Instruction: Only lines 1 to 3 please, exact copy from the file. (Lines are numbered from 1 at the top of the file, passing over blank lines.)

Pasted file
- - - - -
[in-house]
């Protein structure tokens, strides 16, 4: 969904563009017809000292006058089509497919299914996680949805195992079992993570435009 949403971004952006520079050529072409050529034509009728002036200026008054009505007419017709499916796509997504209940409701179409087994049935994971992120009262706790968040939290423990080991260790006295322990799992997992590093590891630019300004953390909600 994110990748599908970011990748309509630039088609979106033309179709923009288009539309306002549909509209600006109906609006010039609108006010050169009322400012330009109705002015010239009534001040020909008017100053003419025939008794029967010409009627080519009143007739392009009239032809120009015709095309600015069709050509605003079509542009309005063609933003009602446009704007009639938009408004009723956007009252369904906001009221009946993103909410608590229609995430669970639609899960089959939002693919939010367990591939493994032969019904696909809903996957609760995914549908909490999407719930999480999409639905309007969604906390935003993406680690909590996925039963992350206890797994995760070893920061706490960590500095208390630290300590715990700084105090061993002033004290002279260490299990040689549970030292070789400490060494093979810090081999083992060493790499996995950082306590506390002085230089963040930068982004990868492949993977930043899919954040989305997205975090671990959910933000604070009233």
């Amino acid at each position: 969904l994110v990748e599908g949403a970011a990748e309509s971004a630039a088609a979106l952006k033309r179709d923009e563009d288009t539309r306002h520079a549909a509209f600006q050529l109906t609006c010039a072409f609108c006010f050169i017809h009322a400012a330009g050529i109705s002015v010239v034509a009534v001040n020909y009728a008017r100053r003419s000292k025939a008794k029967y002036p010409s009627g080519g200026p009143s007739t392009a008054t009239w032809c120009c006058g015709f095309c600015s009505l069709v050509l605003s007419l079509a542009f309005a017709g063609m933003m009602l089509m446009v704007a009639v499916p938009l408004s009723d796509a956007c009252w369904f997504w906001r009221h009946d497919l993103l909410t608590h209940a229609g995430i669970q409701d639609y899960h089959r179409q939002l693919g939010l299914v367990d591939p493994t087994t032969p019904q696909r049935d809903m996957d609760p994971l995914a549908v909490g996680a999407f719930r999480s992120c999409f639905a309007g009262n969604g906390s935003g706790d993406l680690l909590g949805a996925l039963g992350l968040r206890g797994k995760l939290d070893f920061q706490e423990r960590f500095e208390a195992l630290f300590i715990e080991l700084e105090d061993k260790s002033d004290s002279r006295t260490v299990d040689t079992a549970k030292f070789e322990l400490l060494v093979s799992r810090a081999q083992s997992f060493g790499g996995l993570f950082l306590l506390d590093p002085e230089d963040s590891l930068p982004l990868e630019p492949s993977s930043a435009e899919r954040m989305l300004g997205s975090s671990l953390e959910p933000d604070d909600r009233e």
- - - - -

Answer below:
[in-house]
């Protein structure tokens, strides 16, 4: 969904563009017809000292006058089509497919299914996680949805195992079992993570435009 949403971004952006520079050529072409050529034509009728002036200026008054009505007419017709499916796509997504209940409701179409087994049935994971992120009262706790968040939290423990080991260790006295322990799992997992590093590891630019300004953390909600 994110990748599908970011990748309509630039088609979106033309179709923009288009539309306002549909509209600006109906609006010039609108006010050169009322400012330009109705002015010239009534001040020909008017100053003419025939008794029967010409009627080519009143007739392009009239032809120009015709095309600015069709050509605003079509542009309005063609933003009602446009704007009639938009408004009723956007009252369904906001009221009946993103909410608590229609995430669970639609899960089959939002693919939010367990591939493994032969019904696909809903996957609760995914549908909490999407719930999480999409639905309007969604906390935003993406680690909590996925039963992350206890797994995760070893920061706490960590500095208390630290300590715990700084105090061993002033004290002279260490299990040689549970030292070789400490060494093979810090081999083992060493790499996995950082306590506390002085230089963040930068982004990868492949993977930043899919954040989305997205975090671990959910933000604070009233």
């Amino acid at each position: 969904l994110v990748e599908g949403a970011a990748e309509s971004a630039a088609a979106l952006k033309r179709d923009e563009d288009t539309r306002h520079a549909a509209f600006q050529l109906t609006c010039a072409f609108c006010f050169i017809h009322a400012a330009g050529i109705s002015v010239v034509a009534v001040n020909y009728a008017r100053r003419s000292k025939a008794k029967y002036p010409s009627g080519g200026p009143s007739t392009a008054t009239w032809c120009c006058g015709f095309c600015s009505l069709v050509l605003s007419l079509a542009f309005a017709g063609m933003m009602l089509m446009v704007a009639v499916p938009l408004s009723d796509a956007c009252w369904f997504w906001r009221h009946d497919l993103l909410t608590h209940a229609g995430i669970q409701d639609y899960h089959r179409q939002l693919g939010l299914v367990d591939p493994t087994t032969p019904q696909r049935d809903m996957d609760p994971l995914a549908v909490g996680a999407f719930r999480s992120c999409f639905a309007g009262n969604g906390s935003g706790d993406l680690l909590g949805a996925l039963g992350l968040r206890g797994k995760l939290d070893f920061q706490e423990r960590f500095e208390a195992l630290f300590i715990e080991l700084e105090d061993k260790s002033d004290s002279r006295t260490v299990d040689t079992a549970k030292f070789e322990l400490l060494v093979s799992r810090a081999q083992s997992f060493g790499g996995l993570f950082l306590l506390d590093p002085e230089d963040s590891l930068p982004l990868e630019p492949s993977s930043a435009e899919r954040m989305l300004g997205s975090s671990l953390e959910p933000d604070d909600r009233e």